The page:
Saturday, January 12, 2008

plink, plink, plink...shh, I'm tuning up

40 shots, 37 saves...

...but the Bears lost to the Wilkes-Barre/Scranton Penguins in Wilkes-Barre last night, 3-1, in Brent Johnson's rehab assignment game with Hershey.

It didn't exactly look like a sterling night for the chocolate and white, being out shot 40-16 and giving up those three goals in a space of 10:33 in the third period.

Johnson earned the game's second star.

(photo: Don Carey, The Times Leader)

The First Half...a bit of a belated look

We know, the Caps have now completed 43 games on this year's journey, but it might be useful to look at a comparison of this year to last through the 41-game first half among the players and see how things have improved...or haven't.

Brian Pothier:

2006-2007: 41 games, 1-16-17, -3
2007-2008: 38 games, 5-9-14, +5

Pothier takes a fair amount of grief from Caps fans, perhaps a product more of his contract than his play. However, he’s been more complete this year than last, and perhaps that is due to the change in his playing time. Last year through 41 games, he averaged 25:34. This year, that number is down to 18:42. The almost-six minute reduction seems to have freed him up to play at a higher level when he does take the ice.

Tom Poti:

2006-2007: 40 games, 3-16-19, -4 (with NY Islanders)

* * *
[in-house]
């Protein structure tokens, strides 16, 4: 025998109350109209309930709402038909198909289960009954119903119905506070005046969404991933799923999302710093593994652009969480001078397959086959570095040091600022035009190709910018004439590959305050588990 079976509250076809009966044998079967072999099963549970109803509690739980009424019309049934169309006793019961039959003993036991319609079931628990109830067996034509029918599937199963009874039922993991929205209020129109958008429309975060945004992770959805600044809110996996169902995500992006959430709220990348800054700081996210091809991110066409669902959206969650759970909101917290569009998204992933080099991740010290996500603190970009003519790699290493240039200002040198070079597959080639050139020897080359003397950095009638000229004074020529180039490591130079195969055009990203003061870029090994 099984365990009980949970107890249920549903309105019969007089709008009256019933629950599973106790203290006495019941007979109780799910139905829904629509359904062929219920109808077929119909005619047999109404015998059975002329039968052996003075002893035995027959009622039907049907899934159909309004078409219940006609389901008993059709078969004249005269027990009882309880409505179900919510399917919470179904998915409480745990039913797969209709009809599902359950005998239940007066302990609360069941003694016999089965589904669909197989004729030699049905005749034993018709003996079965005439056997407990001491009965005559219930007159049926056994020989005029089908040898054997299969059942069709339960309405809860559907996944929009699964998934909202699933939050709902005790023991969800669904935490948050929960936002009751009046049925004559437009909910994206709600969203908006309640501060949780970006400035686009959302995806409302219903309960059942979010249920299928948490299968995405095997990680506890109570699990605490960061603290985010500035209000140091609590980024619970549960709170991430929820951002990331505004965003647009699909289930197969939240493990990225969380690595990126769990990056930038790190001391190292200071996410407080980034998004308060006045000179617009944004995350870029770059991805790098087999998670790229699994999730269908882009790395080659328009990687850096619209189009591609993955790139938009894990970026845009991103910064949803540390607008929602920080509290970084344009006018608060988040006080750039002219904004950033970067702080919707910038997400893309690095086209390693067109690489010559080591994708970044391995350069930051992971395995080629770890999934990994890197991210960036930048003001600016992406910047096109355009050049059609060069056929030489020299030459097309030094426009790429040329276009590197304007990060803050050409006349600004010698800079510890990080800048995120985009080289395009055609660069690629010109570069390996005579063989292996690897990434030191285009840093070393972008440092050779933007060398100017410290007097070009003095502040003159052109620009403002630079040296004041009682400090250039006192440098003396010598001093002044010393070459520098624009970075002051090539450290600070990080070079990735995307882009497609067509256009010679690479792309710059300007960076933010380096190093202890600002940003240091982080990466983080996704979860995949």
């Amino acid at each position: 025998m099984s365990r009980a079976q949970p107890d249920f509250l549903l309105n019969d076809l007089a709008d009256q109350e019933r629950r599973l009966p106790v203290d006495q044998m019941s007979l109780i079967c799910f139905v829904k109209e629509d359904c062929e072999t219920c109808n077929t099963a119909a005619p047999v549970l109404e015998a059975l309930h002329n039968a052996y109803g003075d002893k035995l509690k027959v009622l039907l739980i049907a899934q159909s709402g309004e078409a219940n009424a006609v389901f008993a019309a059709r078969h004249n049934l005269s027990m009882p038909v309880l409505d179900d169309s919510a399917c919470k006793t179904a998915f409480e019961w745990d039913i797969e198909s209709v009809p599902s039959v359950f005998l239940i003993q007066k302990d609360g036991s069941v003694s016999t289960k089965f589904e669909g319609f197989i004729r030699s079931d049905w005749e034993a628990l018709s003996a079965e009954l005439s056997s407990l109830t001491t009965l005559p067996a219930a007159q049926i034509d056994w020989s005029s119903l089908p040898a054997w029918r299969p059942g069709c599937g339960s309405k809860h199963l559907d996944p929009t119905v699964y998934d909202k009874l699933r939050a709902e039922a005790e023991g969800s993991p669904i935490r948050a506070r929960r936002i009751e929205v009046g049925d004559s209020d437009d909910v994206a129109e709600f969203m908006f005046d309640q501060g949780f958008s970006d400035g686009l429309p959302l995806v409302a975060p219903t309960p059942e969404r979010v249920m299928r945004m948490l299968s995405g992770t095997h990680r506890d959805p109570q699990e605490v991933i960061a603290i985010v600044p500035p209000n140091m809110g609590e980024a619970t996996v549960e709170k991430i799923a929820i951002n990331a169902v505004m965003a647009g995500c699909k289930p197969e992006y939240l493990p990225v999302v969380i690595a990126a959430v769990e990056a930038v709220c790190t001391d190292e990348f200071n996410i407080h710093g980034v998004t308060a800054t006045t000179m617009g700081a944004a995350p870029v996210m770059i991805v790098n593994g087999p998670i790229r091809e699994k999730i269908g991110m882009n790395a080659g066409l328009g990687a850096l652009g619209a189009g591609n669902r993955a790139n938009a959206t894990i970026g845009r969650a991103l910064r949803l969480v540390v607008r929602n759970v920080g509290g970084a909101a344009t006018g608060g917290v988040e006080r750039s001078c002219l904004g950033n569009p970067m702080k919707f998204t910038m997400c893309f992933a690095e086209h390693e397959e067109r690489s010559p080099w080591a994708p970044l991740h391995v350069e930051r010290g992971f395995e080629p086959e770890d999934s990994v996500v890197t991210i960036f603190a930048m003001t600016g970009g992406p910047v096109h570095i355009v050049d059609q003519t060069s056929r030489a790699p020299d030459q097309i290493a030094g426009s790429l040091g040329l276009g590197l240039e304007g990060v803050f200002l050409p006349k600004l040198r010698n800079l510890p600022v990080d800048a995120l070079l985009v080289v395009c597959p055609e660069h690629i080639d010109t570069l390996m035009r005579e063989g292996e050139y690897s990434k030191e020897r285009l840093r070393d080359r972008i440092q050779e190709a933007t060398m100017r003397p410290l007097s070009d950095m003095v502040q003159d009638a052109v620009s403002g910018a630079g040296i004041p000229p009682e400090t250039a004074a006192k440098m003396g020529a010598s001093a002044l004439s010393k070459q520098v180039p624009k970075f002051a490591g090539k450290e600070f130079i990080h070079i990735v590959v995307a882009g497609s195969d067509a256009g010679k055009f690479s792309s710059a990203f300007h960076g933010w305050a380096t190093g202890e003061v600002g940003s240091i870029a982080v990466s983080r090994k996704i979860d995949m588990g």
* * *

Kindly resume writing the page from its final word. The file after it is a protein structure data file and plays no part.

2007-2008: 34 games, 0-12-12, -5

Except for the goals, and a few games missed to injury, Poti is having (statistically, at least), pretty much the start he had last year. He did have a better second half than first half last year (3-22-25, +3 in 38 games). The hiccups of injury to start the year and end the first half contributed to a slow start, one that might have been foreseen anyway with his coming to a new team and expected to be the quarterback and offensive engine on the blue line. His having a better second half is likely to be important to any success the Caps realize for the remainder of the season.

John Erskine:

2006-2007: 18 games, 1-4-5, -5
2007-2008: 20 games, 1-5-6, -3

Coincidence or not, the Caps’ fortunes changed last year when he sustained a broken foot blocking a shot against the Flyers on December 16. That game was the high-water mark of the year (15-10-7), after which the Caps finished 13-30-7. Erskine might not have been the proximate cause of that slump, but he is the only “physical” defenseman on the roster. His year-to-year production, based on the numbers above, suggests a player of the sort that isn’t going to surprise, either in his skills or his limitations. His penalty minutes are down this year (36, versus 56 at the half-way point last year), but 29 of those PIMs last year came in a “back-to-the-70’s” night against Atlanta in which 176 penalty minutes were meted out, three players were suspended (Erskine not being among them), and both coaches were fined.